2 out of 4 stars
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The Hand Bringer is an ambitious, century-spanning vampire action book with bounteous splashes of battles, love, and heroism.
Chris Pennington has a clear love for the vampire genre and Romania. He asks the reader to time travel from the present USA to medieval Romania, following a team of agents in their quest to change the course of history. They must defeat a vampire army, led by Dracula, to save the modern world. Their key weapon is a street cop called Hadrian. Experiments on Hadrian have made him immune to vampire bites and given him superhuman strength.
The initial set-up in the modern world is perhaps a little too drawn out - the best parts of the book are those set in the past. Once in Romania, there are some touching historical and anecdotal details. You get the sense of the author’s love for the area and era.
Once in Romania, it’s almost a non-stop slew of fights, deceptions, and revenge. Our agents become knights, fight, create armies, and fight more. They eventually confront the true enemy of the book, a huge vampire army.
Dracula is the central evil point, the counterbalance to our heroic Hadrian. It’s a classic good versus evil set-up and several subplots mirror this, with various levels of success. The protagonists flip emotions quickly and inconsistently, stunting some of their development. Love stories abound, particularly the crossbreed vampire/human ones, albeit none hook you because they are not sensitively enough drawn. There are some heart-wrenching decisions as the book nears its conclusion.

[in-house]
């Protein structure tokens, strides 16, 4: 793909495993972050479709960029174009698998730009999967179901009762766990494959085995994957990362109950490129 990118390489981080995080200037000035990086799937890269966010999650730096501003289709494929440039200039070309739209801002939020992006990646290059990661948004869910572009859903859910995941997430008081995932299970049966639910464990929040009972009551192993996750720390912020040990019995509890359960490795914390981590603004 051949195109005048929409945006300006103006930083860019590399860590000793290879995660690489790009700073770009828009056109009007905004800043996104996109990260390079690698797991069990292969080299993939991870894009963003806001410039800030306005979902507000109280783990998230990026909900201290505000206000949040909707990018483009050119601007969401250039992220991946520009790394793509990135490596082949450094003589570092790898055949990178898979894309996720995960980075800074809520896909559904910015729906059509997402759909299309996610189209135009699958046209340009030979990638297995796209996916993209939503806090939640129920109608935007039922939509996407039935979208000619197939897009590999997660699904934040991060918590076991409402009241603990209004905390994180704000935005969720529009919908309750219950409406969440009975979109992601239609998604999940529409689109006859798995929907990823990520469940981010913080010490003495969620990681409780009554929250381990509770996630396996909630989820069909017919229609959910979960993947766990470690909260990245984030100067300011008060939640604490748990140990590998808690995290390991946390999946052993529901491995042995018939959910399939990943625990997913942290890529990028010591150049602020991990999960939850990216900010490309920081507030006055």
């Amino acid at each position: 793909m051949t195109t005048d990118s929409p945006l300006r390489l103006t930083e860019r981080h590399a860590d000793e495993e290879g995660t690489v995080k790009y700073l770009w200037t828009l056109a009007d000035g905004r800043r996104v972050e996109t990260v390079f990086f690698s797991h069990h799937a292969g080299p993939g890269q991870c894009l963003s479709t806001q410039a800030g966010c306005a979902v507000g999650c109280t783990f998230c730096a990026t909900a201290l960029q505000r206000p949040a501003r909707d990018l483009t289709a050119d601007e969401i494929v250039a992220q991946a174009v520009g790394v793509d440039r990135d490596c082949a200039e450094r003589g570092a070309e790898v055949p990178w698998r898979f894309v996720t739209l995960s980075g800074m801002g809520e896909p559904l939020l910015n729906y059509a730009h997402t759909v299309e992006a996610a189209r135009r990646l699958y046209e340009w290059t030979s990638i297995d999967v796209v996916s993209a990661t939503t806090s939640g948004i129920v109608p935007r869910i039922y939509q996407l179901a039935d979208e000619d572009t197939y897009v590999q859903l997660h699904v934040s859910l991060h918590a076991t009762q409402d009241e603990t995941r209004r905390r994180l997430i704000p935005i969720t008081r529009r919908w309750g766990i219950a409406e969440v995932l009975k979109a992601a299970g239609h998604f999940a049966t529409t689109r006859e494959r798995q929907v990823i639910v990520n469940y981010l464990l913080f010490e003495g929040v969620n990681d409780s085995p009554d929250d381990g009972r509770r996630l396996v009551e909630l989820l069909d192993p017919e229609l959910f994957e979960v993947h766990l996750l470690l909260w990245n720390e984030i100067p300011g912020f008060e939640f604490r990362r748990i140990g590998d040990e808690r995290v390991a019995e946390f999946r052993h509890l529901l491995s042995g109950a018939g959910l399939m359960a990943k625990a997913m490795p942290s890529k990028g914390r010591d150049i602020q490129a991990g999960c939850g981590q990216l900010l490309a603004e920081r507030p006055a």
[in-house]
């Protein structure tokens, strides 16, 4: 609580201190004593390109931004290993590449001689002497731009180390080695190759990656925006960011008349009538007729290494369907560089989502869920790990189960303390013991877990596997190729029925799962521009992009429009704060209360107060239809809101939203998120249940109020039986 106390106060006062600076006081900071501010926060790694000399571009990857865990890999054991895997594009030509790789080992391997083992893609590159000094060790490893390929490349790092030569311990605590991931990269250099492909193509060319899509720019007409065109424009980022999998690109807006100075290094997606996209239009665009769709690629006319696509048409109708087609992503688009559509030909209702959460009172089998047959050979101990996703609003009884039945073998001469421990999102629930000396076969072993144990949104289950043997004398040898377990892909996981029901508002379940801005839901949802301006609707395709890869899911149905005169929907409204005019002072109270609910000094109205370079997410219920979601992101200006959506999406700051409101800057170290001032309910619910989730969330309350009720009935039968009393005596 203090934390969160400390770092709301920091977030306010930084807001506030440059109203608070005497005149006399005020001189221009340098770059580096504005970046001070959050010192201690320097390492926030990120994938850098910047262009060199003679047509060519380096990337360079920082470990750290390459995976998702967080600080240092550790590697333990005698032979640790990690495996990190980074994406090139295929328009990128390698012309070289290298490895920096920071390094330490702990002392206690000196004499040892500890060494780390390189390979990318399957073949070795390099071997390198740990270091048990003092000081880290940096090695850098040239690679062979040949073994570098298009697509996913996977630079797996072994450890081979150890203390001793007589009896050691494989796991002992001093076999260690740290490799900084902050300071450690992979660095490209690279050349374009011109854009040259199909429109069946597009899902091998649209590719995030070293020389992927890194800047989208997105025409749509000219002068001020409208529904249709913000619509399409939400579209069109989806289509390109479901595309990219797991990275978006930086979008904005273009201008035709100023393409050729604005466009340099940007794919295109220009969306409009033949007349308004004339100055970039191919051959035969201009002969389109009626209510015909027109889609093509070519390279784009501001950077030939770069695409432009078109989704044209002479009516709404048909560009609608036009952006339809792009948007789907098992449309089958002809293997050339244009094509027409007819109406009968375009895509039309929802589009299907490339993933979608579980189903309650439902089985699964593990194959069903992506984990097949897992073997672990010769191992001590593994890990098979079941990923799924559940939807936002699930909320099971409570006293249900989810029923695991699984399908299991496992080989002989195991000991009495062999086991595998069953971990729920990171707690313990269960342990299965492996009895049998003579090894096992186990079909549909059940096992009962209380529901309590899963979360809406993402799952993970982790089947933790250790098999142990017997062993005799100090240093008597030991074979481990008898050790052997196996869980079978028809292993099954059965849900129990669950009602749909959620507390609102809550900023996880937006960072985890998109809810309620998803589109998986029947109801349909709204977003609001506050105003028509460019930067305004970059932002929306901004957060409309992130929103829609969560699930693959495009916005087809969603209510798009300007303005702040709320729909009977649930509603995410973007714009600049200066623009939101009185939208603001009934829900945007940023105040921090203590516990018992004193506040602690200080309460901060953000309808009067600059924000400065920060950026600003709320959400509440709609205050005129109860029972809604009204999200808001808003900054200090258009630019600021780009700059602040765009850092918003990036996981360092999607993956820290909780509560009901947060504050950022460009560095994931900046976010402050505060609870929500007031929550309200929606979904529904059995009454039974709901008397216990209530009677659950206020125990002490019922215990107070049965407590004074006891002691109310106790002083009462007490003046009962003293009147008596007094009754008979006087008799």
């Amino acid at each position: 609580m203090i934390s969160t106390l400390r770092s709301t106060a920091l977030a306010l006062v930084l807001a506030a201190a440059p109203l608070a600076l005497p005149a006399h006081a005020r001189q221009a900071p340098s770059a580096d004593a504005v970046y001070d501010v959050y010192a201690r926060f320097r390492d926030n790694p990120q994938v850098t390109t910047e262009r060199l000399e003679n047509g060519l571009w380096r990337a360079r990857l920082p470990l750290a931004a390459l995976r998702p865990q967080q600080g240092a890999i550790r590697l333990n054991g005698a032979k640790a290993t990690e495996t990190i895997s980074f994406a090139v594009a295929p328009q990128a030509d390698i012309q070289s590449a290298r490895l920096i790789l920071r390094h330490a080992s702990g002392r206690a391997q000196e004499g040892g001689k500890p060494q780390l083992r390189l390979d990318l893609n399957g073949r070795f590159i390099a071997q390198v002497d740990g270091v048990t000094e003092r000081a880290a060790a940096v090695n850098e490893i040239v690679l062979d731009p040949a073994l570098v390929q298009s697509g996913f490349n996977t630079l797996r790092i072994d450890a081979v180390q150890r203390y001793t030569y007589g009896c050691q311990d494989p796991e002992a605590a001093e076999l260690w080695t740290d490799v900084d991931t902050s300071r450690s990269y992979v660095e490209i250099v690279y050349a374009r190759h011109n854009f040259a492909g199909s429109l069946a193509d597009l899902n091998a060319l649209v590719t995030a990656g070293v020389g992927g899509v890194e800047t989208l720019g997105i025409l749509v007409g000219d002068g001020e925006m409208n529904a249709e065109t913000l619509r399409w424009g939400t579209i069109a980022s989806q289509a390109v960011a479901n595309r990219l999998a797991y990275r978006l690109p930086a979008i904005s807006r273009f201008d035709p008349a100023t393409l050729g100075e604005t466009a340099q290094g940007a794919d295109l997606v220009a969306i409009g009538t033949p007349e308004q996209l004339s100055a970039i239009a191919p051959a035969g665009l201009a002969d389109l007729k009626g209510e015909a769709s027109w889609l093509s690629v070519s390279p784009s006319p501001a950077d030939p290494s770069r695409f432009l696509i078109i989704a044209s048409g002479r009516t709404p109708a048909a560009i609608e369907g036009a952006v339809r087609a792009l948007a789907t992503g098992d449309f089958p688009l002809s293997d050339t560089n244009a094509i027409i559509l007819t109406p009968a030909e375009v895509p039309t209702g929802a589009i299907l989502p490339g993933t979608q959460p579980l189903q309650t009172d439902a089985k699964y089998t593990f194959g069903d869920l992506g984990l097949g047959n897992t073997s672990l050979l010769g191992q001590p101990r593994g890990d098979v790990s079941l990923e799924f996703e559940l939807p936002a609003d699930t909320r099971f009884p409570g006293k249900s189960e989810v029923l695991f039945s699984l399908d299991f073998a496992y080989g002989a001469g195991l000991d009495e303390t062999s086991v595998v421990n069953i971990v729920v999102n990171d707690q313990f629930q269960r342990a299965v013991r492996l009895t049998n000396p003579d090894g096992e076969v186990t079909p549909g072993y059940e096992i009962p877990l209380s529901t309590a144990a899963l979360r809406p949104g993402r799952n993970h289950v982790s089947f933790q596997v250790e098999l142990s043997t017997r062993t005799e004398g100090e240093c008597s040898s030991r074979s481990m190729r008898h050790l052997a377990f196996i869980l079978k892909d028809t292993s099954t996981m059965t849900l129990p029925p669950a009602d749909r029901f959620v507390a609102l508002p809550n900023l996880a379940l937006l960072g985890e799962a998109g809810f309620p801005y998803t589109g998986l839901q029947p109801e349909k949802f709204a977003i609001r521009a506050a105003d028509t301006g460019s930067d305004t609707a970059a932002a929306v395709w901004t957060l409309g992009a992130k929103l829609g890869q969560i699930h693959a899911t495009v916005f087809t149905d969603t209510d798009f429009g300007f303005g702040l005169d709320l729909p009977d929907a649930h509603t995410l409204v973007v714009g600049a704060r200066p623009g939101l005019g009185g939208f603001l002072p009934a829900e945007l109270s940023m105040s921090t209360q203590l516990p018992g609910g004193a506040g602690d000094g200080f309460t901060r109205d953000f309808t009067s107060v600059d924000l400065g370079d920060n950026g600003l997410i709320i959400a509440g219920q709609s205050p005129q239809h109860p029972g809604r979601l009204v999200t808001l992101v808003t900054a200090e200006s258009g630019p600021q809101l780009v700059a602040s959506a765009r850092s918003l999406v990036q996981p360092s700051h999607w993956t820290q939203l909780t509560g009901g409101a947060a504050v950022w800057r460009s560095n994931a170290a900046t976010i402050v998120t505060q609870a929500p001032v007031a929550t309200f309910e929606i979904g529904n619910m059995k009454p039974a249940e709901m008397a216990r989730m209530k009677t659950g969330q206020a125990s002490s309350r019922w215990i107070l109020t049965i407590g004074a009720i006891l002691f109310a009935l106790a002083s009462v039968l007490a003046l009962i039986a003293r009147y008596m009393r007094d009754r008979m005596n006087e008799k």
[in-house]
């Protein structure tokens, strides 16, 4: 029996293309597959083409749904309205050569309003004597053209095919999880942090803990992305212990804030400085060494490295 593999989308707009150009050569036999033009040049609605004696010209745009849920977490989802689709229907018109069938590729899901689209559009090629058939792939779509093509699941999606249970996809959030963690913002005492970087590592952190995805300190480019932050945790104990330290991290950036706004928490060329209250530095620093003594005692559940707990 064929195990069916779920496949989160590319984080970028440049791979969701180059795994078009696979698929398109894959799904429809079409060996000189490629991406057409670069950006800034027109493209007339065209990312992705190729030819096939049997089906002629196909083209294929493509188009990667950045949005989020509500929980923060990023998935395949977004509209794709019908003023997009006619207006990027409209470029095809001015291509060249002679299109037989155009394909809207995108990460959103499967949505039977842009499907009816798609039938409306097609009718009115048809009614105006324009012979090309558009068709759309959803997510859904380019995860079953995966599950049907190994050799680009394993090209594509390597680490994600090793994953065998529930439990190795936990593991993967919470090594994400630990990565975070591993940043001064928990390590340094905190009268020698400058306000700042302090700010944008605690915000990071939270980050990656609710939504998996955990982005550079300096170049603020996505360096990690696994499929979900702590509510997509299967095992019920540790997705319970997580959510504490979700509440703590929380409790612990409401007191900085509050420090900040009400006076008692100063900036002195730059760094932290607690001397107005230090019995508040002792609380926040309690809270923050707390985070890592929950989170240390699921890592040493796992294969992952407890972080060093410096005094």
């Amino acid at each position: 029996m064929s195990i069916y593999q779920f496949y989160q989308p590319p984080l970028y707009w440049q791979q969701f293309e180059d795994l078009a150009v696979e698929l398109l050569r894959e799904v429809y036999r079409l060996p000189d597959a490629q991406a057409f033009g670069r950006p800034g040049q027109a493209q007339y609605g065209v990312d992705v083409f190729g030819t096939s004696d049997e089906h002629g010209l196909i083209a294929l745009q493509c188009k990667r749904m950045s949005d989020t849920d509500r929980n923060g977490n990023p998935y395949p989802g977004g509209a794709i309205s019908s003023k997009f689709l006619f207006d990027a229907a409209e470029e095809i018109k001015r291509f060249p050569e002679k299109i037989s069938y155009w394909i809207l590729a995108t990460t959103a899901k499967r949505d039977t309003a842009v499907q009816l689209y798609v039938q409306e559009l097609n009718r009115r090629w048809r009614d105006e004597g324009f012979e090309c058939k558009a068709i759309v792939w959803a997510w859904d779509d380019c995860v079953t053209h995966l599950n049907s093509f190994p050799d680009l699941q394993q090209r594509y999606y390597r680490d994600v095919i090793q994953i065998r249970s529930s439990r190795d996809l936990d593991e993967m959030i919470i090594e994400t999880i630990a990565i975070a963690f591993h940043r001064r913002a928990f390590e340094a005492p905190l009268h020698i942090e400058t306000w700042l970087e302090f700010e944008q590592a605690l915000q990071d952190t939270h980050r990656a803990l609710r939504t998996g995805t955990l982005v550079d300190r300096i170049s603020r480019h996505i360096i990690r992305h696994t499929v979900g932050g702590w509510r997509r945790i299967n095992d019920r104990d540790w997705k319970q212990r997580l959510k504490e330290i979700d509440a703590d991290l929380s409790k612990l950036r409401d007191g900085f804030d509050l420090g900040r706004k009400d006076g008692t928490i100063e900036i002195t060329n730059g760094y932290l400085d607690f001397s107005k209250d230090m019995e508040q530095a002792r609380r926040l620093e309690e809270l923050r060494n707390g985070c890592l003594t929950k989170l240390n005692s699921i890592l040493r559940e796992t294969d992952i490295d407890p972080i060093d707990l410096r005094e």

The Hand Bringer never takes itself too seriously. The writer invents backstories on the hoof or to make a scene more believable, there are some odd asides at crucial moments and the battles are dizzyingly chaotic. Accept those flaws and what you have is a bouncing holiday read, with enough plotline to keep you going.
What I liked most about The Hand Bringer was the hero, Hadrian. You can almost hear the trumpets blaring as he rides in to save the day, or rescues his friends or troops from danger. He has layers; loyalty and love create internal conflict. He also dwells upon the consequences of his actions for both the present and the past.
There are some well-hidden plot twists, too. Chris Pennington produces several surprises. It’s difficult to weave together two worlds with endless consequences for every action, yet he moves his characters around with some skill and always with plenty of motive. There are, however, some missed opportunities to develop the drama.
What I disliked most about the book was the clunky dialogue of many characters. Peter has two present-day companions with him in Romania called Bat and Luke. Both are ridiculously overdrawn, and the badinage is excruciating. Bat’s hillbilly redneck grates against Luke’s ‘articulate’ persona. This is just one example of many annoying speech traits the author lumbers his characters with.
I rate this book 2 out of 4 stars. There is an engaging story in the book and fans of this genre will love it. The Hand Bringer could be a very successful film if properly edited. The book loses a star because of the dialogue, confusing action scenes and inability to fully explore its potential.
It will appeal to all vampire fans and people who like heroic fantasy and medieval battles. It won’t appeal to people looking for authentic horror stories or top-quality, evocative writing.
The Hand Bringer
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